There are a number of reasons why owners choose to euthanize horses who suffer severe injuries to their legs. Primarily, it's a quality of life issue for the injured horse, since a broken leg can take months to heal even under the best of circumstances. Besides this, breaks are often prone to a number of complications, including a loss of circulation in the leg, sores from immobilizing slings, and inflammation. Owners also have to consider the cost of treating a break, which is generally very expensive.
Horses do not react to crippling injuries the same way their human owners might. A person with a broken leg can remain immobile or in traction for weeks following the injury. A horse, on the other hand, is naturally compelled to move freely at all times. The idea of extended bedrest is completely counterintuitive to a horse bred for motion.
When a horse suffers a broken leg, the treatment regimen is often complicated and expensive. Only the youngest and healthiest horses are considered for the most aggressive therapies, such as cold laser treatments, therapeutic ultrasound or active magnetic field therapy. Even if a horse can be tranquilized while the leg heals, it cannot survive the weeks or months of relative immobility. A horse feeling trapped in a cramped stall tends to tap dance, which can easily aggravate the original break.
Even using a sling to reduce stress on the horse's broken leg has a number of drawbacks. Slings are generally used to load a sick horse into a waiting ambulance or for other short-term transportation needs. A horse cannot remain in a sling for weeks at a time. Constant skin chafing often causes dangerous sores to develop.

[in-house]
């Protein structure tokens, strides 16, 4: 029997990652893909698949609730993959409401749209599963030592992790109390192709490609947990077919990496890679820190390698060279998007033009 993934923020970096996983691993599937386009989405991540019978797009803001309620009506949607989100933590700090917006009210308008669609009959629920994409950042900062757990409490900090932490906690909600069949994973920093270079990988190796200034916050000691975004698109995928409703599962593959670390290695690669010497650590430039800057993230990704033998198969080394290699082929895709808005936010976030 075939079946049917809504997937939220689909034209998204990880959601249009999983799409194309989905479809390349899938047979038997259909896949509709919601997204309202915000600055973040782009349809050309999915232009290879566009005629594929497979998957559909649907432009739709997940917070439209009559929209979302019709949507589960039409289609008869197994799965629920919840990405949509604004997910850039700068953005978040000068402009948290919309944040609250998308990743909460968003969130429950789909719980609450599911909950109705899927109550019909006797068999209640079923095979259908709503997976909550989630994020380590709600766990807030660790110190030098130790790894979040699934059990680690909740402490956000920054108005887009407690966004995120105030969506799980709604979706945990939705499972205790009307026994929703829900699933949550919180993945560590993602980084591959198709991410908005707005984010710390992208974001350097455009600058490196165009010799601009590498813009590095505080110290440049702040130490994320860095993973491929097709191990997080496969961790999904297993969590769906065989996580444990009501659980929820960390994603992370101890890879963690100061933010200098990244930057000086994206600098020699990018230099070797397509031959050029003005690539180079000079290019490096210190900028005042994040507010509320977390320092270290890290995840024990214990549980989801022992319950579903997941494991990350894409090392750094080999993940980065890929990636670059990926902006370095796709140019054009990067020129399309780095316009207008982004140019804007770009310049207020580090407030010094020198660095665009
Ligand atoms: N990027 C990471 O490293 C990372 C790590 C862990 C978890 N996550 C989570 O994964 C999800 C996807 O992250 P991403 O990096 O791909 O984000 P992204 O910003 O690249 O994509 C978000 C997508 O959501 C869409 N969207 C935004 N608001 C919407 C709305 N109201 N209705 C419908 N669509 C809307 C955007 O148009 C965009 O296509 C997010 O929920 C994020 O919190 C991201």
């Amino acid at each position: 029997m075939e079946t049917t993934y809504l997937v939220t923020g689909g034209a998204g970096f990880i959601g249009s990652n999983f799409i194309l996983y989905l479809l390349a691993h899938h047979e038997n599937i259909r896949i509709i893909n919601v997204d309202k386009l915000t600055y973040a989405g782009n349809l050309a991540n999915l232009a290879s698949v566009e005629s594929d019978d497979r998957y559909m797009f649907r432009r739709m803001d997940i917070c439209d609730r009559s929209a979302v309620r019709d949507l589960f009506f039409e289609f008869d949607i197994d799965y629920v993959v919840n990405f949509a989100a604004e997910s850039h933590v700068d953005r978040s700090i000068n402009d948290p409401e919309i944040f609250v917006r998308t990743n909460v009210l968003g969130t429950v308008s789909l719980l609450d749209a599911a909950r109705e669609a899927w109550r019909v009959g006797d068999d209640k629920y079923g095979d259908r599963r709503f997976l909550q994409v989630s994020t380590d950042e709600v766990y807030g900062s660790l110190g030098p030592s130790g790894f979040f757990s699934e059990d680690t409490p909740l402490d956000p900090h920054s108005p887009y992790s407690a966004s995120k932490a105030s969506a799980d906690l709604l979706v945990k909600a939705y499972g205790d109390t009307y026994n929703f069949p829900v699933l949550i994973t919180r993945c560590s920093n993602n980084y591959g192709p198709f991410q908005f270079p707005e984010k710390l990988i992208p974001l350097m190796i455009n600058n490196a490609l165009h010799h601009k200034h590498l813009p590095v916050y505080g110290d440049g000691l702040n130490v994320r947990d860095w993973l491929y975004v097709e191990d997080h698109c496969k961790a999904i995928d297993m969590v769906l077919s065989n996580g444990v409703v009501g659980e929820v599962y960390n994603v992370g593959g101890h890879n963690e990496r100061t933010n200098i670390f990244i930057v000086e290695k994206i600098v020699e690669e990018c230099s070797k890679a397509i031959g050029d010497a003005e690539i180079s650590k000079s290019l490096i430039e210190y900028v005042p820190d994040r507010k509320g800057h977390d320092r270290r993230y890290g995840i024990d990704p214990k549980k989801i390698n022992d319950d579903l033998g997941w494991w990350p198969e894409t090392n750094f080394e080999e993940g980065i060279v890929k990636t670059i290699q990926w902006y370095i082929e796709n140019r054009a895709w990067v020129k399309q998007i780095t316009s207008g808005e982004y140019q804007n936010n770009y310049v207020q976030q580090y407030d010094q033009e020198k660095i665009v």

The anatomy of a horse's leg also makes a break difficult to treat. The severity of a break often depends on where in the leg it occurs, with injuries to the upper leg usually being easier to treat than those to the lower legs. Horses don't have a lot of circulation in their lower legs, which makes injuries there very slow to heal. Additionally, the legs must carry most of the horse's weight, which makes it easy for them to re-break a bone while it's healing.
A horse's muscular structure requires the legs to bear a significant amount of weight. If the horse is suspended from a sling for an extended period, the leg muscles soon begin to atrophy and weaken. A horse suffering from multiple fractures must use a brace to allow the broken leg to continue to bear weight.
There is also a strong possibility of opportunistic infections developing around a horse's leg. If surgical plates or braces are implanted around the affected bones, there is always the risk that the skin may not heal properly. Horses are also prone to an inflammation of the nail called laminitis. Treatment for other health problems may be especially difficult when the horse already suffers from a broken leg.
The idea of euthanizing a horse because of a broken leg may seem disturbing to some, but the decision is usually reached only after an extensive examination and conference with a qualified veterinarian. Horse owners must balance the potential success of treatment and the horse's potential quality of life. It's never an easy decision to put down a suffering animal, but certain injuries cannot always be treated without causing even more stress for the animal. A broken leg is not the automatic death sentence it once was, but owners need to understand all of the ramifications of an aggressive treatment program.